Attorney General Alan Wilson responds to Biden’s State of the Union call to ban assault weaponsFebruary 15, 2023
Attorney General Alan Wilson and 15 other state attorneys general today called out President Biden’s recent irresponsible, radical, and unconstitutional statements he made during the State of the Union demanding Congress ban firearms commonly used by law-abiding Americans for self-defense.
In a letter sent to President Biden, the coalition of attorneys general highlight the many flaws of his reasons for banning his personal, broad definition of “assault weapons,” as well as the dangers of doing so.
“The Constitution is far higher authority than the President. But I don’t think President Biden knows that,” Attorney General Wilson said.
“According to your own CDC, Americans use guns to protect themselves and their families up to 3 million times per year, if not more—far more often than guns are used in crimes, and far, far more often than guns injure people,” the letter said. “The right to keep and bear arms in self-defense guards and protects the right to life, the first and most fundamental God-given right recognized in the Declaration of Independence. And, needless to say, your repeated attempts to deprive law-abiding Americans of guns that are in common and widespread use for self-defense are patently unconstitutional. We stand ready to oppose any attempt by your Administration to trample on this fundamental constitutional right.”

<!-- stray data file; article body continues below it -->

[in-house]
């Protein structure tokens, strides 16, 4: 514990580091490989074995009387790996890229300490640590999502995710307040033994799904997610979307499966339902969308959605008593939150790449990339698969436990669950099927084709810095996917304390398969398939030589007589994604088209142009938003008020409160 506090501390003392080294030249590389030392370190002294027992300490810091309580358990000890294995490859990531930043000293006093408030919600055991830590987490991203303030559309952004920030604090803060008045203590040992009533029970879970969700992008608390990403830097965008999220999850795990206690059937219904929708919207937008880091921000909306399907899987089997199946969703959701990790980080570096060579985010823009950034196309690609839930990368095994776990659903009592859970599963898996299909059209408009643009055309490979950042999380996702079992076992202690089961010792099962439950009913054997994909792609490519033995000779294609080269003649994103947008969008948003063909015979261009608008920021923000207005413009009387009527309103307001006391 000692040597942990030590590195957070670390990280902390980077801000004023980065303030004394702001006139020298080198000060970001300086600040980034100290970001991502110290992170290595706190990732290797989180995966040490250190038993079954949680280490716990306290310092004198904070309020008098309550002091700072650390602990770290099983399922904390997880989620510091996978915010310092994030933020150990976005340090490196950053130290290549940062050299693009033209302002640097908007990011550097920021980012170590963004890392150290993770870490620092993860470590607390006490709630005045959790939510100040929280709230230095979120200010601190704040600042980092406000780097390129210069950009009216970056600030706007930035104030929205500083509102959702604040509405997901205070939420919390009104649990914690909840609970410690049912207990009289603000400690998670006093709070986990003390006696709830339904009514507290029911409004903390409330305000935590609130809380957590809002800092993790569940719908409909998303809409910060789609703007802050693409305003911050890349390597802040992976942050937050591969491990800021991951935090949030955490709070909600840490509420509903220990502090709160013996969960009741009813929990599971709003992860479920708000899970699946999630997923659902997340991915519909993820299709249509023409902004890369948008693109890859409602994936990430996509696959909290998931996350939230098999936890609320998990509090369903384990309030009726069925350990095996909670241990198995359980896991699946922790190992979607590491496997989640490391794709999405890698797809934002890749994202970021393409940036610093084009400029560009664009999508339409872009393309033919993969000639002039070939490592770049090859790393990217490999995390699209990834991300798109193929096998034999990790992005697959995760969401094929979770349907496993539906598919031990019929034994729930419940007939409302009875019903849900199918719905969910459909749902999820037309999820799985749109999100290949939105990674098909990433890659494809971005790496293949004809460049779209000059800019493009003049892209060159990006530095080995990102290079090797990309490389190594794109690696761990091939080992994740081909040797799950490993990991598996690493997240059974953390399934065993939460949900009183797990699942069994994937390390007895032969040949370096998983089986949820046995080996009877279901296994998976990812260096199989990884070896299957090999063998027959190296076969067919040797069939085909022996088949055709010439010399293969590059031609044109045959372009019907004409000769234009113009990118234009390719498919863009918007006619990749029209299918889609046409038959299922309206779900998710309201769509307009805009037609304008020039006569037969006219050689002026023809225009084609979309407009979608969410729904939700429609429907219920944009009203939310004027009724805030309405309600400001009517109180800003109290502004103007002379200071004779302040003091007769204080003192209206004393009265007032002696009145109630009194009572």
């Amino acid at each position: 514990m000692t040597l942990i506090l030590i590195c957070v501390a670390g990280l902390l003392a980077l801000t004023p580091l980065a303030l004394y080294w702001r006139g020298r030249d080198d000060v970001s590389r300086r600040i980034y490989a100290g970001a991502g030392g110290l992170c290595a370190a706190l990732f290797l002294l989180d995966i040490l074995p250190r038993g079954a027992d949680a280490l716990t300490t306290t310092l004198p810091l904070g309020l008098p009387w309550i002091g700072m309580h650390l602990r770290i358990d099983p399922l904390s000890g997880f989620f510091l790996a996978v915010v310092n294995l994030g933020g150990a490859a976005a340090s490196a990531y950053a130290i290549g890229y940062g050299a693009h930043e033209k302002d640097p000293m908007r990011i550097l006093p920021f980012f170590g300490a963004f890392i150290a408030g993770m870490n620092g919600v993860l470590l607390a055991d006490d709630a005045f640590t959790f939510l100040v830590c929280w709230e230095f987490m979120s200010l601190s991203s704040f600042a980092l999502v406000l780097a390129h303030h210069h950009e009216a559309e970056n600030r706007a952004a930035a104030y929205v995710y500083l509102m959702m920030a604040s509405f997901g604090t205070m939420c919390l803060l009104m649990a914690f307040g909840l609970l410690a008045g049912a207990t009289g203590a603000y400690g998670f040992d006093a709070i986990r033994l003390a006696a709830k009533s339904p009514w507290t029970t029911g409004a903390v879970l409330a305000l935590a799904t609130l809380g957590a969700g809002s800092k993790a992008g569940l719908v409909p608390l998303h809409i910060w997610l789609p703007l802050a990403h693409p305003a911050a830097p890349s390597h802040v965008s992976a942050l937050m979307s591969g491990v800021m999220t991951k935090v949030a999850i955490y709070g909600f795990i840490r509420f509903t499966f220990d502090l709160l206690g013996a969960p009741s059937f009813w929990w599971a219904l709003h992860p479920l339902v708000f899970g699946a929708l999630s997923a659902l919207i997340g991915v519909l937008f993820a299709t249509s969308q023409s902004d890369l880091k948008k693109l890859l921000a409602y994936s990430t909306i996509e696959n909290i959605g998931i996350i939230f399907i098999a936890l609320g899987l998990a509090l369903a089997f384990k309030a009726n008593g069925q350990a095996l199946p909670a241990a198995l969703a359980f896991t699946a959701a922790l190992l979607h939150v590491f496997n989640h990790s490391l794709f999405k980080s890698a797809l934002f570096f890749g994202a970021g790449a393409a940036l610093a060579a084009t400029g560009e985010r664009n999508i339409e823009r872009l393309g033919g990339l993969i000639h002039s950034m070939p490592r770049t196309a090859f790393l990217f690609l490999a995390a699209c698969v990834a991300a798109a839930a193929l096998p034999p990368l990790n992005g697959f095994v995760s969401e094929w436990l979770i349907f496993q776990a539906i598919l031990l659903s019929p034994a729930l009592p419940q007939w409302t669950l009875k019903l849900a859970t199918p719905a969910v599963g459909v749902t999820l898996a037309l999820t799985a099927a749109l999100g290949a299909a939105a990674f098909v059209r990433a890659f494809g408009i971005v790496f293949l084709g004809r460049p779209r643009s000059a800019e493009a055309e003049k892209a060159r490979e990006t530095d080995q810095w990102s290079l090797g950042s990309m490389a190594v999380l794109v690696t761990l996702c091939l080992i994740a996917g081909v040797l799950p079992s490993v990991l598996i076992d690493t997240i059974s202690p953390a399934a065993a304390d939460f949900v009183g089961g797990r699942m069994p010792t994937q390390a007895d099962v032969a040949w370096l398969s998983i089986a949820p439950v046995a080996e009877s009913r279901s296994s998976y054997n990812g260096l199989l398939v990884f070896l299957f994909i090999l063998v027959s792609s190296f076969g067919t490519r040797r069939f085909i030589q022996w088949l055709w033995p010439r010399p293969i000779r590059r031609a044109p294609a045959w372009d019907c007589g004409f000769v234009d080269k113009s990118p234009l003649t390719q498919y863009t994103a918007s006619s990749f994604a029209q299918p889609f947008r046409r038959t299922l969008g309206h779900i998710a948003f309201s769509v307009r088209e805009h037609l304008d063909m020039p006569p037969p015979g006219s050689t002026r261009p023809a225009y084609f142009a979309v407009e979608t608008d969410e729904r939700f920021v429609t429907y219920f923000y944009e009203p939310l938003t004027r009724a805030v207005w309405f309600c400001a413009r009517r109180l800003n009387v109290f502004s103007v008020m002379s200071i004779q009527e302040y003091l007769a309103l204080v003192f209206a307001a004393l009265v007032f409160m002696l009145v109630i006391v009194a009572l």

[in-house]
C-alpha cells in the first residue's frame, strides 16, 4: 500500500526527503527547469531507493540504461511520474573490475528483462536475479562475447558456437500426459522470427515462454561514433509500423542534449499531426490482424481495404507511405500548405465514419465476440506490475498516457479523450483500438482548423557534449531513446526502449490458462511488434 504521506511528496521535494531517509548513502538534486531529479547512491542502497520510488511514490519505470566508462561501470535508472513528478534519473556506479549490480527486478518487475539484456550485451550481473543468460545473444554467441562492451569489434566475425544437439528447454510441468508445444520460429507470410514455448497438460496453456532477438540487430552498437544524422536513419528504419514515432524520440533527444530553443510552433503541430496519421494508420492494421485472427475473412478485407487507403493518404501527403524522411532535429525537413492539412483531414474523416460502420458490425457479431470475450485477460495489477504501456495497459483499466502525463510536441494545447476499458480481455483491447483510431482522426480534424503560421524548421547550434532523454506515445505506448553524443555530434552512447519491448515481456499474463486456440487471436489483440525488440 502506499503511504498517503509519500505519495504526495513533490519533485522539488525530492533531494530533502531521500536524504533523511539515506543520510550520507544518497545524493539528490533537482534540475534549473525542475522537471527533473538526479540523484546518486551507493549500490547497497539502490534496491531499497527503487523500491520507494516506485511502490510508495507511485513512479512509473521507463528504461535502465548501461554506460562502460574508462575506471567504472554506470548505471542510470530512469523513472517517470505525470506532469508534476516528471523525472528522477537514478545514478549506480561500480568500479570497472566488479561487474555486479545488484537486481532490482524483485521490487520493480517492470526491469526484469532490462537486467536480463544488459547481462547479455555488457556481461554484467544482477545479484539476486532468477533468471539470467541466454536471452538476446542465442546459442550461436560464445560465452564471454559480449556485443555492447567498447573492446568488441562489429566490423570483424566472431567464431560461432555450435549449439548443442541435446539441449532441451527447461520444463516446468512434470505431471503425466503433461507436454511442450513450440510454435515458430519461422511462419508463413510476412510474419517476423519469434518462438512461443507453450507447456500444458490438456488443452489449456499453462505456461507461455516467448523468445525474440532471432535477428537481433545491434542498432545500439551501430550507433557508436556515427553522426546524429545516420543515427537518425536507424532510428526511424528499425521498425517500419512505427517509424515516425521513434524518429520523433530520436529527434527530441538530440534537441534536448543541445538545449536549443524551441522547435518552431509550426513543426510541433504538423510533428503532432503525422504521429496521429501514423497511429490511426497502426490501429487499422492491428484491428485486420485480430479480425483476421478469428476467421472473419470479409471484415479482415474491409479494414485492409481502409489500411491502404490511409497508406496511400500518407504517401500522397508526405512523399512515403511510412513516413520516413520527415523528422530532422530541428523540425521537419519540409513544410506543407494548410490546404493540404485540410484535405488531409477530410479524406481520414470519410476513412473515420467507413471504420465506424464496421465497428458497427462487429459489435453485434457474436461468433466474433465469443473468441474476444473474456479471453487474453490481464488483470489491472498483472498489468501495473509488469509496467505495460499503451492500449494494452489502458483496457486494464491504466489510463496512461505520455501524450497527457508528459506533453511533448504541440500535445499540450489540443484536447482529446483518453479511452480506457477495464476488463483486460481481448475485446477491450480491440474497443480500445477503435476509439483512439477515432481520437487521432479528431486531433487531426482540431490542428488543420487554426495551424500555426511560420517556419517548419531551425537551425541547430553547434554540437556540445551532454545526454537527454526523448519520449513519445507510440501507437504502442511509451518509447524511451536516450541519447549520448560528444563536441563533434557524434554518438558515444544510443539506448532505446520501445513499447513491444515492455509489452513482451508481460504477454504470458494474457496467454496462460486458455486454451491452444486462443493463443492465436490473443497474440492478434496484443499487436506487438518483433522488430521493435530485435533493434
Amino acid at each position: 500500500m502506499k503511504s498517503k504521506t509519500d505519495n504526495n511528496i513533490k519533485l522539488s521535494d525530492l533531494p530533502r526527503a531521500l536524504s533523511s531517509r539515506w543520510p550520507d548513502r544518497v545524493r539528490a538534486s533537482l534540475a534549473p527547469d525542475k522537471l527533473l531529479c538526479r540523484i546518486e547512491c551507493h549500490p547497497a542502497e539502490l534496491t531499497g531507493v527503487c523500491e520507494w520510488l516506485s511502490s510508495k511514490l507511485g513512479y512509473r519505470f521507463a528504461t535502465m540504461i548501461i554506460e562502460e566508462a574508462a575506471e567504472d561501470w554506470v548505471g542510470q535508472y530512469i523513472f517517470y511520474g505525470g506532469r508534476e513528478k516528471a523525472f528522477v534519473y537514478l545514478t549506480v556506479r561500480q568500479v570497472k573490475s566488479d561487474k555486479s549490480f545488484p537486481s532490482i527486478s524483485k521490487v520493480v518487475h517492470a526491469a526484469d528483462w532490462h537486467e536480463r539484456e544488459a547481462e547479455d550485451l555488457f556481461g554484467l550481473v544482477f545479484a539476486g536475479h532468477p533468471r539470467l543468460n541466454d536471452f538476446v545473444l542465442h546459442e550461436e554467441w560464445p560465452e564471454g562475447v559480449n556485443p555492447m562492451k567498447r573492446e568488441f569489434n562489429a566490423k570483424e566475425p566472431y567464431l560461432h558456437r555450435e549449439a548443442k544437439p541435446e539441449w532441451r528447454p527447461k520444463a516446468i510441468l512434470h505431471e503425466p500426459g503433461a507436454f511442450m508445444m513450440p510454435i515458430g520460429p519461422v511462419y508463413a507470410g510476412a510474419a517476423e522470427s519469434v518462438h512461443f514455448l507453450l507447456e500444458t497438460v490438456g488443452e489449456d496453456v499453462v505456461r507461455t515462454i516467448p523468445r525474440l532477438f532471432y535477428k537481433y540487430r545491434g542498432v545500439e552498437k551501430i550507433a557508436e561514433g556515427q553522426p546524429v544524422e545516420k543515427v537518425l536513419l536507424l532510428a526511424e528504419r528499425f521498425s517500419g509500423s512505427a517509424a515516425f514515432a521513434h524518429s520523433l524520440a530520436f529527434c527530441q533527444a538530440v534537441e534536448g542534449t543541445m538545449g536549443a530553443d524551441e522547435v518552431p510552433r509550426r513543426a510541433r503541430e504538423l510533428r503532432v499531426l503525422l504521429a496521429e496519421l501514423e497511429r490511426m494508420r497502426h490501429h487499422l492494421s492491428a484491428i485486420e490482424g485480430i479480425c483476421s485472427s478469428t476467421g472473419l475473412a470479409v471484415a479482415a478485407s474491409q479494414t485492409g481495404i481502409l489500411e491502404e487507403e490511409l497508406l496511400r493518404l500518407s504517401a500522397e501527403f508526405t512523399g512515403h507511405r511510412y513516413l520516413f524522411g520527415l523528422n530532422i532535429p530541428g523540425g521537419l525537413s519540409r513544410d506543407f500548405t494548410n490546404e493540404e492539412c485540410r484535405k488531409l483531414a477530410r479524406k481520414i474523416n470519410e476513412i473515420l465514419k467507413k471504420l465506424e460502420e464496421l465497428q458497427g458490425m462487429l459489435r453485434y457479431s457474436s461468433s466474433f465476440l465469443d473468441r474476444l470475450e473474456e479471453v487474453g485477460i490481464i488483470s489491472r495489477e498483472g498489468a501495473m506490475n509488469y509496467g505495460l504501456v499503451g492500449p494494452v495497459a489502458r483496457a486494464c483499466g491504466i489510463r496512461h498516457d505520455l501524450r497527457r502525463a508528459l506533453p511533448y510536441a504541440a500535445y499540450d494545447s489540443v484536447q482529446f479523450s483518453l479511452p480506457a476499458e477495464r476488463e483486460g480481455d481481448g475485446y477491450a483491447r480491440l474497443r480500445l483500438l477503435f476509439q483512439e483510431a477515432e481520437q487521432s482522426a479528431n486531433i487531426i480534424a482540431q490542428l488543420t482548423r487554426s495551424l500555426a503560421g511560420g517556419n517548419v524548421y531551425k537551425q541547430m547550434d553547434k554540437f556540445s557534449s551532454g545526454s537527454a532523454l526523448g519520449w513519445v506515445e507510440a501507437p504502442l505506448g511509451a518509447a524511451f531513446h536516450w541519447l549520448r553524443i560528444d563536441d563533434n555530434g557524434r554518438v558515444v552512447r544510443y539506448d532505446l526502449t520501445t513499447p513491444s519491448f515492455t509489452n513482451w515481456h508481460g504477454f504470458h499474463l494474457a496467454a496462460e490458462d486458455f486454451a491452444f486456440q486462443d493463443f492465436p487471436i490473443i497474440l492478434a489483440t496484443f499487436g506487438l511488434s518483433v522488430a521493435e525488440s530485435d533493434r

Semi-automatic pistols are the self-defense weapon of choice for the overwhelming majority of law-abiding gun owners. Under President Biden’s proposed policy, the administration will deprive 100 million Americans of their ability to defend themselves, their families, homes, and businesses.
Additionally, the letter calls out President Biden for his incorrect claim that the 1994 federal “assault weapon” ban, which he supported in Congress, reduced mass shootings. Two different studies commissioned by the U.S. Department of Justice—during the Clinton and Bush Administrations—found no discernible effect on violent crime from that legislation.
Montana Attorney General Austin Knudsen led the effort and, in addition to Attorney General Wilson, was joined by attorneys general from Alabama, Alaska, Arkansas, Idaho, Indiana, Iowa, Kansas, Kentucky, Mississippi, New Hampshire, Texas, Utah, West Virginia, and Wyoming.
Click here to read the letter.